Kim Announces Vague Five-Year Economic Vitalization Plan

In his three-hour speech Saturday, North Korean leader Kim Jong Un announced his plan to vitalize the country’s beleaguered economy. “It is imperative to carry through the five-year strategy for the state economic development from 2016 to 2020,” he said, according to Rodong Sinmun, North Korea’s most authoritative newspaper.

Kim’s plan provides no tangible goals or overarching strategies, but the young leader, speaking at the Korean Workers’ Party 7th Congress, seemed to signal he was serious about economic development. His plan is the first since the Third Seven-Year Plan, which ended—two years late—in 1995.

Regardless of the absence of detail, Kim, by emphasizing the economy last week, essentially made himself accountable to a largely impoverished population that values prosperity far more than ideology. As is said these days, the North now has a “money culture.”

For the last five years, North Korea has had around 1% annual growth, so Kim has a base to build on. Yet he is trying to accomplish the improbable with his byungjin line, which promises economic development in tandem with the development of nukes and missiles.

His grandfather, Kim Il Sung, tried that toward the end of his rule and failed. His father, Kim Jong Il, had more modest goals. His songun—military first—policy fed the generals and admirals and their military but starved civilian society, literally and figuratively, and shrank the country’s economy.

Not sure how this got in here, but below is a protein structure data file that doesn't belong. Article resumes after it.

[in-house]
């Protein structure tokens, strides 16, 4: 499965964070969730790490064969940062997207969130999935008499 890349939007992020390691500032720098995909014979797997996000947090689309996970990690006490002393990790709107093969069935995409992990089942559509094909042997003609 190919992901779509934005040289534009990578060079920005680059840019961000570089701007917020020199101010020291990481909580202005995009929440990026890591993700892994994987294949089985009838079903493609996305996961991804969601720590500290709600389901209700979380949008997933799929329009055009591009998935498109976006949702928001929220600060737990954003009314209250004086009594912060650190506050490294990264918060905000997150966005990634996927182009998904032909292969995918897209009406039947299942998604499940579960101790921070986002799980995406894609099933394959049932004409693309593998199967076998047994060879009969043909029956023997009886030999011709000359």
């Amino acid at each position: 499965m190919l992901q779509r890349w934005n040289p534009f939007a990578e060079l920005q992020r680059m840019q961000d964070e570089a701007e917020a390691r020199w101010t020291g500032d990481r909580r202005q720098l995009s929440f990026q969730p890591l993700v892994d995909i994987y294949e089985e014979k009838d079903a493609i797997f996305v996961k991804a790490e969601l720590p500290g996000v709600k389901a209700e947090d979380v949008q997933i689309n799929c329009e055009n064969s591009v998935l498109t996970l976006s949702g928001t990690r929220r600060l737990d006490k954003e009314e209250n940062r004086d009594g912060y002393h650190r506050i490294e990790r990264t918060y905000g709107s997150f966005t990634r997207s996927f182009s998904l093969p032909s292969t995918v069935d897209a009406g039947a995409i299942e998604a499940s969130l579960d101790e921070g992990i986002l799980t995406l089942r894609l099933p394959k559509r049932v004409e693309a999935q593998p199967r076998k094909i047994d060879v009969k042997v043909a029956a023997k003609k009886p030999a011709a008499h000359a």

As Kim Jong Un plots the country’s path to prosperity, the relatively tight international sanctions regime, put in place because of his enthusiasm for building weapons, will represent a major obstacle to his economic development aspirations. For example, Seoul closed the Kaesong Industrial Complex in February, depriving the regime of about $90 million in annual revenue. Moreover, UN Security Council Resolution 2270, adopted March 2, contains the tightest sanctions regime ever imposed on the North for its weapons programs.

So far, the international community, including China, has enforced the sanctions. If that solidarity holds, it will be difficult for Kim Jong Un to ramp up economic growth to meet the expectations he now cultivates. He has not articulated workable policies, nor does he have the resources or the foreign investment necessary to fuel robust economic expansion.

North Koreans have heard their leader announce that his five-year plan will deliver prosperity. They have heard it before, and it appears their tolerance is growing thin.

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